• In Wisconsin, individuals can contribute up to $10,000 to a statewide candidate, $1,000 to a Senate candidate, and $500 to a House candidate...but corporations can give NOTHING to candidates.
  • In Florida, individuals can contribute $500 per candidate per election (primary and general are considered different elections), and corporations have the same limitation.
  • In Oregon, Missouri, Utah and Virginia there are no limitations on individual or corporate contributing--it's UNLIMITED.
  • In New York, maximum contributions by individuals are limited to $150,000 in aggregate, but corporations can only contribute up to $5,000 in aggregate.

Campaign finance laws are different for federal races. But this year's Citizens United ruling removing restrictions on the amount of money corporations and unions can spend on political ads changes the scenario...and widens the money river's mouth.

Does this matter? How does money change elections? Write your comments below.


Jody Avirgan


More in:

Comments [14]

Steve from NYC

@Mark from Mount Vernon Good point about George Soros but unlike the Koch brothers, Soros has a lot more transparency in his donations and foundations from what I understand.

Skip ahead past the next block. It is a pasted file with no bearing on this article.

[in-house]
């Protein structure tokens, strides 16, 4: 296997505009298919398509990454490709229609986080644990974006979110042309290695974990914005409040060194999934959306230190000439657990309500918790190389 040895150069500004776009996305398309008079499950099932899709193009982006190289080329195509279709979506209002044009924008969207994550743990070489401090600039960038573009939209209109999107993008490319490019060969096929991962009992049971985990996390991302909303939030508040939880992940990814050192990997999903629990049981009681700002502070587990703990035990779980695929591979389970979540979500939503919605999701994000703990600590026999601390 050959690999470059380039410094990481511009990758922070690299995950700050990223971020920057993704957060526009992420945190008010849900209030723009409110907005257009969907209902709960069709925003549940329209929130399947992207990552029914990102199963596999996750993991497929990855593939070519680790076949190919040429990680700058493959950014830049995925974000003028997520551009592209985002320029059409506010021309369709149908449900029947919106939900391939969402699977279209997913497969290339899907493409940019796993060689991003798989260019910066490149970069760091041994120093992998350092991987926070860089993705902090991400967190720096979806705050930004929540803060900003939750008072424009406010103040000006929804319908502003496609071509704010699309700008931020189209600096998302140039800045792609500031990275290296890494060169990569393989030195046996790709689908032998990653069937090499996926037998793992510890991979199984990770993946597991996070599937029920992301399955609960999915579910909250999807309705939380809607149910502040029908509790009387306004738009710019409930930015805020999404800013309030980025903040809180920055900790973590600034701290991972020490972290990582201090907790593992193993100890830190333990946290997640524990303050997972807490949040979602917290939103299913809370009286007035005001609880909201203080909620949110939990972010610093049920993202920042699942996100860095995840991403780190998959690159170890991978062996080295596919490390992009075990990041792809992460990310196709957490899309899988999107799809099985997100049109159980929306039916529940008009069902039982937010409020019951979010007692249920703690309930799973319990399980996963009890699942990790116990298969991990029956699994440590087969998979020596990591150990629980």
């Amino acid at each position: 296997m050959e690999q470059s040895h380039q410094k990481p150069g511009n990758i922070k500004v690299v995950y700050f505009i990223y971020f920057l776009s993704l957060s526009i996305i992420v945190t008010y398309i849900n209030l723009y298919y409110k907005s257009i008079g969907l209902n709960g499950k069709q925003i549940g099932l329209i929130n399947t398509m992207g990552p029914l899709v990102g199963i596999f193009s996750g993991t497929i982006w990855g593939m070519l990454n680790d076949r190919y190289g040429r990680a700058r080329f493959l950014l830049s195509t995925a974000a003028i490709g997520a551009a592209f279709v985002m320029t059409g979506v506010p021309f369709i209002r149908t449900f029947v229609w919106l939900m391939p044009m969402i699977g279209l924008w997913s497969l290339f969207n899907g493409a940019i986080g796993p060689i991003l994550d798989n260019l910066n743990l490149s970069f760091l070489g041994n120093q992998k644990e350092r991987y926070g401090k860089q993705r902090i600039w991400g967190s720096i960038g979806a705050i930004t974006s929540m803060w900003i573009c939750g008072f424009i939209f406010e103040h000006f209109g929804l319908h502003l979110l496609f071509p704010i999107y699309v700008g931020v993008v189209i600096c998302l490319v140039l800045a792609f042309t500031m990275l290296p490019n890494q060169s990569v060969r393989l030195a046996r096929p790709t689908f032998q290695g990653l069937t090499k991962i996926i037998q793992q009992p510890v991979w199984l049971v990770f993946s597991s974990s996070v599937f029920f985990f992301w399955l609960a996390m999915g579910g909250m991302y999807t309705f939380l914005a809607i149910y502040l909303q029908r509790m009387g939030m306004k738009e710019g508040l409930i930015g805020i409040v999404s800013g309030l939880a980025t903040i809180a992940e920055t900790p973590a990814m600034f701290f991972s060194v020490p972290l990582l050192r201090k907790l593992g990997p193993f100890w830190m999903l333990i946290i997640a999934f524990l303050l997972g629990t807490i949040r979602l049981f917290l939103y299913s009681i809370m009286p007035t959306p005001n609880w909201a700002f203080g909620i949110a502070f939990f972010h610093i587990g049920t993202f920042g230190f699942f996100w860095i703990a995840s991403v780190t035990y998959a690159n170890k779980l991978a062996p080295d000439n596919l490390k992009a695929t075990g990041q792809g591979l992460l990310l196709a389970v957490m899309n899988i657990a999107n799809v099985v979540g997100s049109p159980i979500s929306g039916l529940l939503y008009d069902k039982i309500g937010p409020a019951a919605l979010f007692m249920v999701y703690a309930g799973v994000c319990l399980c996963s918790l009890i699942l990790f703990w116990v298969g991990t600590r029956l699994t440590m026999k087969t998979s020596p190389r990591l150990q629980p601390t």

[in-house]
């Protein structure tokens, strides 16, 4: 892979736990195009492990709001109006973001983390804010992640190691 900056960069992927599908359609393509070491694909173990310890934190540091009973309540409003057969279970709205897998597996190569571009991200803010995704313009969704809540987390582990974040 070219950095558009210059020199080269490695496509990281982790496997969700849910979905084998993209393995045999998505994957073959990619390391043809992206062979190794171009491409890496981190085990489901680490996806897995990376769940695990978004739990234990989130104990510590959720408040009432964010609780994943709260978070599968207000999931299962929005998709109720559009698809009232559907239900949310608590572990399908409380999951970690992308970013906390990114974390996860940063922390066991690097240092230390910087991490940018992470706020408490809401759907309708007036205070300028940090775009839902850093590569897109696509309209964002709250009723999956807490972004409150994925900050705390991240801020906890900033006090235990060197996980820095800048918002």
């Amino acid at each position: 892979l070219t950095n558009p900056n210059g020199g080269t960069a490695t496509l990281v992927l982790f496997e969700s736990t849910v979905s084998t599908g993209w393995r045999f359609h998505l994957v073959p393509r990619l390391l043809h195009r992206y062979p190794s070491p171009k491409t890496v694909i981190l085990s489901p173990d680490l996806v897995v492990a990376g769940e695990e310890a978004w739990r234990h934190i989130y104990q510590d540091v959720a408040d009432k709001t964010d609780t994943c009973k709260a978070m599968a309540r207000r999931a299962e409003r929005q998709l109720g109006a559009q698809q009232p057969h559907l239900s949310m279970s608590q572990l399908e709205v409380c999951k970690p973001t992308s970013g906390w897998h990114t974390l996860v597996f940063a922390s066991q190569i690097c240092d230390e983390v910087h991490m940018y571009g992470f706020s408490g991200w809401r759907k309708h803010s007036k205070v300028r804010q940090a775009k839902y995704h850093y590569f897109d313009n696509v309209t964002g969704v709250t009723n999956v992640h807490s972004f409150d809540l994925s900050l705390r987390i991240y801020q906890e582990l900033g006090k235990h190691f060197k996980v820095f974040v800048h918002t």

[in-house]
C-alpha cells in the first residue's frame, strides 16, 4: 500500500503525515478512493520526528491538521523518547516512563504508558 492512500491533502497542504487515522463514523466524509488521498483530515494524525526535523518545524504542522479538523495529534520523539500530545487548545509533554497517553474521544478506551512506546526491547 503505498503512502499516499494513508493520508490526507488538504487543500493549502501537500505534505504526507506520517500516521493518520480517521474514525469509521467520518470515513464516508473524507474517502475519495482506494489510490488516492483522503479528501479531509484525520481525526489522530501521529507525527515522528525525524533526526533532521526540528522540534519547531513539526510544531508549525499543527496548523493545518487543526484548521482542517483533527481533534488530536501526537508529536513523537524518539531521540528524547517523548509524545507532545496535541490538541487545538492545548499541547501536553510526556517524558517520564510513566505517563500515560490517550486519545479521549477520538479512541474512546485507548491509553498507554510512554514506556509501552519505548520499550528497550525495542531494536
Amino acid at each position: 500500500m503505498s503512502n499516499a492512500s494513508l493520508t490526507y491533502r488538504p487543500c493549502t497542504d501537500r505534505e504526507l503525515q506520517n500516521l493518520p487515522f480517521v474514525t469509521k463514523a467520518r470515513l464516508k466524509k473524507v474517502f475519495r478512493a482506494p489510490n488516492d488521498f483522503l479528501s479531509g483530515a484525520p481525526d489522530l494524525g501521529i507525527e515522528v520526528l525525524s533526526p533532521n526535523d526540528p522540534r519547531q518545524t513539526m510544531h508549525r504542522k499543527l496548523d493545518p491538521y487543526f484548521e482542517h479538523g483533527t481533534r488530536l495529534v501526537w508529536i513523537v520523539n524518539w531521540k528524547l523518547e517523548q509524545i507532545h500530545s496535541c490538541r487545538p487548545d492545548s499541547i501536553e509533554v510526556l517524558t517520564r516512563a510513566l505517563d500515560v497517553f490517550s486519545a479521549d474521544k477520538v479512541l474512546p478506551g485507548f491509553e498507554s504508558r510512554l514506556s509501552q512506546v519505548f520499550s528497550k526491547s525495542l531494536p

Sep. 24 2010 12:24 PM
Mark from Mount Vernon

I just tuned and have only heard you talk about Conservatives. Did you tell listeners the names of groups George Soros has funded?

Sep. 24 2010 11:58 AM
Vicki Richman from Sugar Hill, Harlem

The historic principle of free speech -- not necessarily modern law -- protects anonymous, unattributed, or pseudonymous speech, as well as the words and content.

Sep. 24 2010 11:49 AM

I think the show could almost be called "do corn, oil & health care" determine politics, since those seem to be the dominant lobbies.

But that aside, I think money determines politics in so far as it can stay under the radar. Once a line is crossed, like say, when the whole economy collapses because of bad mortgages, and big bank bonuses and what not, anger & backlash start becoming more of a force.

Sep. 24 2010 11:48 AM

why does the law journal get more money than the state does??

Sep. 24 2010 11:37 AM
Billy Gray from Greenpoint

I don't want to hear why it's hard for them to make this reform, I want to know who in the legislature stands opposed.

Sep. 24 2010 11:32 AM
andrew from PA